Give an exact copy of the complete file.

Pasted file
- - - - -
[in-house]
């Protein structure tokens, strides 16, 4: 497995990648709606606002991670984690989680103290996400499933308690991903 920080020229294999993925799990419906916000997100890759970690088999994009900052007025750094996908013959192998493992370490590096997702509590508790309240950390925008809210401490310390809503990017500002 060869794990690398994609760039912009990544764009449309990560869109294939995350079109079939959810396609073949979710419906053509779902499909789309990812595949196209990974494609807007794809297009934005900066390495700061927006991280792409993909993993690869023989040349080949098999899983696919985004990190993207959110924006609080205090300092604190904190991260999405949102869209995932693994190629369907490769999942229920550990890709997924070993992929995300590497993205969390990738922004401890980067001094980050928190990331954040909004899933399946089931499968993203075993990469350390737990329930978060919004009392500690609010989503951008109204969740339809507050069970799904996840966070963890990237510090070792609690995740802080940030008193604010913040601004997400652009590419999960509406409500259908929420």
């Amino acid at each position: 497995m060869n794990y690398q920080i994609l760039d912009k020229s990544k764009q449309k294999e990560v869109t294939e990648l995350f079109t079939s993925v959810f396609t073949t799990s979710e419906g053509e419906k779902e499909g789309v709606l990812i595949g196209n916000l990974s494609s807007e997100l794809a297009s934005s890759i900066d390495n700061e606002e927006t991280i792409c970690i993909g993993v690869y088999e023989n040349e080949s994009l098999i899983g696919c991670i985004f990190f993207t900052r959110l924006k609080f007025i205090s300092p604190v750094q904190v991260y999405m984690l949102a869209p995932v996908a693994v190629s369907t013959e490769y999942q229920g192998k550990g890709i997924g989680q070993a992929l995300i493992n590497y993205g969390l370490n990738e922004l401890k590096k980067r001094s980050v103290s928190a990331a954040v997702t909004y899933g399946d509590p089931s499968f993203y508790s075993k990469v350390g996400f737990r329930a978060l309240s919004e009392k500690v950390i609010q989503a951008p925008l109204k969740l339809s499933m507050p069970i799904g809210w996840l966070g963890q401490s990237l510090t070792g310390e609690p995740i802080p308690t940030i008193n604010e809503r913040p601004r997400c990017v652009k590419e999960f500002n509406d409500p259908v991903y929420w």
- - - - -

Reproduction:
[in-house]
């Protein structure tokens, strides 16, 4: 497995990648709606606002991670984690989680103290996400499933308690991903 920080020229294999993925799990419906916000997100890759970690088999994009900052007025750094996908013959192998493992370490590096997702509590508790309240950390925008809210401490310390809503990017500002 060869794990690398994609760039912009990544764009449309990560869109294939995350079109079939959810396609073949979710419906053509779902499909789309990812595949196209990974494609807007794809297009934005900066390495700061927006991280792409993909993993690869023989040349080949098999899983696919985004990190993207959110924006609080205090300092604190904190991260999405949102869209995932693994190629369907490769999942229920550990890709997924070993992929995300590497993205969390990738922004401890980067001094980050928190990331954040909004899933399946089931499968993203075993990469350390737990329930978060919004009392500690609010989503951008109204969740339809507050069970799904996840966070963890990237510090070792609690995740802080940030008193604010913040601004997400652009590419999960509406409500259908929420």
């Amino acid at each position: 497995m060869n794990y690398q920080i994609l760039d912009k020229s990544k764009q449309k294999e990560v869109t294939e990648l995350f079109t079939s993925v959810f396609t073949t799990s979710e419906g053509e419906k779902e499909g789309v709606l990812i595949g196209n916000l990974s494609s807007e997100l794809a297009s934005s890759i900066d390495n700061e606002e927006t991280i792409c970690i993909g993993v690869y088999e023989n040349e080949s994009l098999i899983g696919c991670i985004f990190f993207t900052r959110l924006k609080f007025i205090s300092p604190v750094q904190v991260y999405m984690l949102a869209p995932v996908a693994v190629s369907t013959e490769y999942q229920g192998k550990g890709i997924g989680q070993a992929l995300i493992n590497y993205g969390l370490n990738e922004l401890k590096k980067r001094s980050v103290s928190a990331a954040v997702t909004y899933g399946d509590p089931s499968f993203y508790s075993k990469v350390g996400f737990r329930a978060l309240s919004e009392k500690v950390i609010q989503a951008p925008l109204k969740l339809s499933m507050p069970i799904g809210w996840l966070g963890q401490s990237l510090t070792g310390e609690p995740i802080p308690t940030i008193n604010e809503r913040p601004r997400c990017v652009k590419e999960f500002n509406d409500p259908v991903y929420w």